If there is a more frustrating match three game than Castles in existence, then I haven’t found it. Nor do I want to. The game starts out well enough with a breezy, well made and colorful cut scene that introduces us to King Harold and his rival, King Edmund. Both of whom want nothing more than to build the tallest tower. The player is tasked with matching three blocks that either bear the same sign or are made from the same material in order to aid King Harold’s building efforts. Every ten levels, King Edmund sends a creature, a contraption or a minion to thwart King Harold, and the player is forced to endue a ridiculous spike in both difficulty level and blood pressure in order to progress.
In between these boss levels, Castles is a relatively easy-going match three that is built around the fairly unusual idea that players control a character on screen who must physically move blocks into place by pushing and pulling them. This adds a layer of complexity into the usual mix, because naturally, blocks can only be moved where the player can access them. Falling blocks that land on the player will also kill them, forcing them to respawn in a random square at the side of the board. There is a story mode with what the game description calls fifty levels (although it feels like five), a survival mode and a competitive multiplayer mode.
Here’s what I liked:
Bright and colourful – From the cut scene that introduces us to the King’s Harold and Edmund to the in game graphics, everything about Castles is chunky, bright and appealing with a genuine charm. Where it matters in the actual game, this graphical chunkiness is probably the best thing about Castles. The blocks scrape around the five by five grid with a pleasing weight, and the colour/material matching element is made easy by how identifiable each type of block is. The same can’t be said for the second kind of block matching that relies on the symbols printed on each block as once the board is crowded, it’s very hard to tell a shovel from a pick and a pick from a hammer, for example.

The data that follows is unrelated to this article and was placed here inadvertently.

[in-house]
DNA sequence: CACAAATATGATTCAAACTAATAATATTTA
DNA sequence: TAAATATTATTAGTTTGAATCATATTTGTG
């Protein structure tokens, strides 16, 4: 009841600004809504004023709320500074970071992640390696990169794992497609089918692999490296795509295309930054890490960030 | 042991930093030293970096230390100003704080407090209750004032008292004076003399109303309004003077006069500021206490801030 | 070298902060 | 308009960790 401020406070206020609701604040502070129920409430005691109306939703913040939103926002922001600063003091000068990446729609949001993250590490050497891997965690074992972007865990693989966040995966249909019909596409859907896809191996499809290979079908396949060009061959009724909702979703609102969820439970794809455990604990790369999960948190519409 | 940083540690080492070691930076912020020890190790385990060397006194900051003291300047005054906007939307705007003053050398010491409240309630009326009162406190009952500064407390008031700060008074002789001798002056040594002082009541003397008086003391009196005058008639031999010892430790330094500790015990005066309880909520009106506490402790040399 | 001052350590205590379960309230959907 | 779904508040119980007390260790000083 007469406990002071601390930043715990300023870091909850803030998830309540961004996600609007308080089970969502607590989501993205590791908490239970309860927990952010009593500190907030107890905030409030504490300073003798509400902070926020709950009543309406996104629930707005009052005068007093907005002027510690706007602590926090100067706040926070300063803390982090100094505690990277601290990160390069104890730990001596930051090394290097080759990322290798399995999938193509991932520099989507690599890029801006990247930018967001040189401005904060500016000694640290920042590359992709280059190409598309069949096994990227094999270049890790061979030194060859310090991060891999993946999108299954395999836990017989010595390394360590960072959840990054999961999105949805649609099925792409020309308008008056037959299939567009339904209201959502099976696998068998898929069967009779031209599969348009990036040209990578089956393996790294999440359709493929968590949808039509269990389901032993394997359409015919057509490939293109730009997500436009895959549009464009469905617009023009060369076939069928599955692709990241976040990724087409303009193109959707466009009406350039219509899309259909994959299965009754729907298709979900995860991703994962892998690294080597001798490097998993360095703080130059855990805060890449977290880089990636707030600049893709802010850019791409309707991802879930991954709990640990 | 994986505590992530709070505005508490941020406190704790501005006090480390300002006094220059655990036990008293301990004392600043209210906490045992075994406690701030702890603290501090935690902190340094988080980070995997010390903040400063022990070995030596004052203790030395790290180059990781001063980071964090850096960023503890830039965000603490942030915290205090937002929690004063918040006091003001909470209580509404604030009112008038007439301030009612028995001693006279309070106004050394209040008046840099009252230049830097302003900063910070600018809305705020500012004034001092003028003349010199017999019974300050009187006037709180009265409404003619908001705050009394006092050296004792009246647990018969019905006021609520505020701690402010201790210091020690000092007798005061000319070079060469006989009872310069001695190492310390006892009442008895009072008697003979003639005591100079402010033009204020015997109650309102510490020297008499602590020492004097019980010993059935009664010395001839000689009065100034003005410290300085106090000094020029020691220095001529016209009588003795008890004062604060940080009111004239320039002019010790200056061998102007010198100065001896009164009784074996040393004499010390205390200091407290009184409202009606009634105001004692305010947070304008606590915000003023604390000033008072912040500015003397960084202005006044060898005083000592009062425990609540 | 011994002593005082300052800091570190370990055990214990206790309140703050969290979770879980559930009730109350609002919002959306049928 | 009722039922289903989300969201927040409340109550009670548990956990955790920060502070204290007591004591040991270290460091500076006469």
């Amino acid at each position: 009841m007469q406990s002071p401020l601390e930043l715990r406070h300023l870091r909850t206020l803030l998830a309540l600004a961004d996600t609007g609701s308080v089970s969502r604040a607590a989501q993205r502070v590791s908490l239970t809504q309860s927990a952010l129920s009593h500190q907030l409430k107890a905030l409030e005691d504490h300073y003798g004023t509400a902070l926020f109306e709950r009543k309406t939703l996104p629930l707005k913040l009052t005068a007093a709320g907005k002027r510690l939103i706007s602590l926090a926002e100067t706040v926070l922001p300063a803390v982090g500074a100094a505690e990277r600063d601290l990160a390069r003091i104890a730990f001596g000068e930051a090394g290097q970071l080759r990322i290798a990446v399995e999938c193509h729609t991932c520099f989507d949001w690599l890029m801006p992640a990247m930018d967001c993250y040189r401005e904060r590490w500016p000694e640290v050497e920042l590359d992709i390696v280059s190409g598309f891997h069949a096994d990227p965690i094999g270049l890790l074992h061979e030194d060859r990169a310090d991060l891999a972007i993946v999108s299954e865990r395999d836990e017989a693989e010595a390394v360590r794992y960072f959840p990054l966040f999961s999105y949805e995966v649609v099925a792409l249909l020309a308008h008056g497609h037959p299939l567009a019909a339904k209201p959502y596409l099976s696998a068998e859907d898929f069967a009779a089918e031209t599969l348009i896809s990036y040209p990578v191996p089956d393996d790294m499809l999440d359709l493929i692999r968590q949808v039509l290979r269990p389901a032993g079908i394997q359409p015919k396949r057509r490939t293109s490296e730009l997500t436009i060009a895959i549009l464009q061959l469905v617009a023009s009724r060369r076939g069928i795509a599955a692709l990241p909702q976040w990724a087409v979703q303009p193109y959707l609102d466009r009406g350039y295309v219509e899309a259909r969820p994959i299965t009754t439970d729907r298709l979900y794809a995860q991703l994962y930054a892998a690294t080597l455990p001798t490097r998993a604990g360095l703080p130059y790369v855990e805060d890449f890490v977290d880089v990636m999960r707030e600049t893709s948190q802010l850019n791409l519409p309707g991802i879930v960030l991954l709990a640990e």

Cheap and cheerful – I’ve already covered how cheerful Castles looks, but when you take into account the fact that it costs less than five dollars, how bad could it be? And honestly, whatever else you read in this review, just bear the price of Castles in mind, because whilst I am about to throw a great deal of criticism at it, I did spend a good few hours fighting through the walls of frustration that it occasionally puts up. Competitive multiplayer, for example, is quite good fun because a frustration shared is a frustration halved, and the game verges on good fun between boss fights.
Here’s what I didn’t like
Beastly bosses – I hate the boss fights in Castles. The game pootles along for ten levels at a time, presenting next to no challenge except for the occasional issue of poor randomization among the blocks that fall, then suddenly, a boss fight. Bosses each have to be defeated in a specific way, which is a good thing for the sake of variety. In practice however, it is absolutely infuriating. The explanation about what to do is poor, and the issue of poorly randomized drops is compounded tenfold when a boss is adding complexities such as dead blocks and mass drops to the board. Most match three games are randomized, but the really good ones always feel as if they are at least possible. In Castles, it feels like it is entirely possible to have a game that is unwinnable through no fault of the player.
Oversensitive controls – Castles feature of controlling a character on the board who moves blocks around is fairly unique and has potential. It also creates a lot of frustration. Often, I found myself accidentally overshooting a square and messing up the entire board by shunting blocks that I didn’t mean to. This could have been fixed with an “undo” button or tighter controls, but alas, neither is present. There are other issues with the controls, for example the way that the game never gives the player the benefit of a “near miss” with falling blocks. It feels very much as if when you are in a square and the shadow above appears, you have next to no chance of moving, even when it seems like you have time to escape.
Repetitive – Whatever else it does or does not do well, Castles ultimately becomes as repetitive as it is frustrating. The developers have attempted to inject some variety into the game through the inclusion of very varied bosses, but as I’ve covered, I dreaded these due to how frustrated they made me feel. Outside of these boss fights, Castles is too easy, offering next to no challenge for ten levels at a time. New block types (both materials and symbols) are introduced, but rather than increasing the challenge level in a pleasing way, this just causes the random nature of the drops to become more annoying. Success in Castles is limited to simply having the right blocks fall and then shoving them into the right place, there is nothing more interesting to it than that.
You’ve probably gathered by now, I’m not the biggest fan of Castles, but that’s only really because it is incredibly frustrating and ultimately lacking in long term fun. It is well made and could have been really good, had the controls been better and some of the ideas been executed more cleanly. As it turns out though, it’s just a cheap and cheerful also-ran in a match three genre has plenty of much better options for players to choose from.
Score: Limited Appeal
Castles was developed and published by Badland Games on Xbox One. It releases on October 5 2016 for $4.99. A copy was provided for review purposes.